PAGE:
Evelyn Arvey said...

I agree. I let my characters swear when necessary. As a rule of thumb, I try to keep it to a handful per manuscript by challenging each one to make sure it needs to be there. Great post, thank you!

Marian Perera said...

Maria - Agreed, using such words in posts or articles is quite different. Unless the writer has a strong narrative voice, maybe. But even then, I wouldn't want my personality to get in the way of what I was trying to express.

Evelyn - I must admit, I like it when my characters use what TV Tropes calls "Precision F Strikes", and for that, there can't be too many per manuscript. Which is why it's frustrating when people seem to think that you're either writing a clean, creative, good manuscript or you're using four-letter words left and right. Glad you like the post!

fairyhedgehog said...

I think the important lesson I'm taking away from this is that you can't decide not to offend anyone and still write fiction; or not fiction that anyone will want to read, anyway!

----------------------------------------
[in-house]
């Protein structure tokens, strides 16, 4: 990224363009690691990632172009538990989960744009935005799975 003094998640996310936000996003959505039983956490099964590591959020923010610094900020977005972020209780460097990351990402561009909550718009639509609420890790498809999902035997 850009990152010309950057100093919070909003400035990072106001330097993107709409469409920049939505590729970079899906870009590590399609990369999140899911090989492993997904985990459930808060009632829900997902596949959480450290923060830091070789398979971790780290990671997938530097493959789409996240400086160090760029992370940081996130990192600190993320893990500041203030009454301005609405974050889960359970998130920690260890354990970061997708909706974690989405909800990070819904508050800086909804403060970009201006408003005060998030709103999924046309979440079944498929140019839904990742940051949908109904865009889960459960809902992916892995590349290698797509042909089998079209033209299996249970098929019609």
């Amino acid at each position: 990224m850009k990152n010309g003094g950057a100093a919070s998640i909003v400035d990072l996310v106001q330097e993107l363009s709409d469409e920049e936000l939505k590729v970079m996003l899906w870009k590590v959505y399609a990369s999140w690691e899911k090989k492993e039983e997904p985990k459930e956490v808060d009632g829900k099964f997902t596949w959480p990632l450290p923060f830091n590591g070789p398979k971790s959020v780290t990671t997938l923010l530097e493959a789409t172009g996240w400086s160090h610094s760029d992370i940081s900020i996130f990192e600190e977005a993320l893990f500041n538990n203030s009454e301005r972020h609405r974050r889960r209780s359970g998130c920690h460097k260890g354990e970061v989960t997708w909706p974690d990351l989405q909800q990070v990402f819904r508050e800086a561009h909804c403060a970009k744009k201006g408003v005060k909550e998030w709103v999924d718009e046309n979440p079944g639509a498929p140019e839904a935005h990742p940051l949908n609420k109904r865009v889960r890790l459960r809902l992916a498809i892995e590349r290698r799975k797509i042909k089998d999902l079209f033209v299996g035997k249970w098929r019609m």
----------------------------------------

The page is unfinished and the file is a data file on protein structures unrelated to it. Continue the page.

I have a high tolerance for strong language but I still prefer it to be rationed in a book because otherwise for me it loses its impact.

I understand what you mean about silly made-up words and on the whole I agree, although "gorram" in Firefly worked for me - but it seemed like it was part of the whole world building scenario. Or maybe I just liked the program too much to care!

Marian Perera said...

Thanks for mentioning that, fairyhedgehog. "Smeg" worked fine for Red Dwarf and "gorram" wasn't out of place in Firefly. But these didn't come off as the writers trying to avoid swearing altogether. "Smeg" sounds dirty in and of itself, and Mal's crew used some inventive swears in Chinese. Besides, remember Simon's famous "Son of a bitch" when he saw Jayne's statue?

And yeah, if something works for you, it's easier to give it the benefit of the doubt.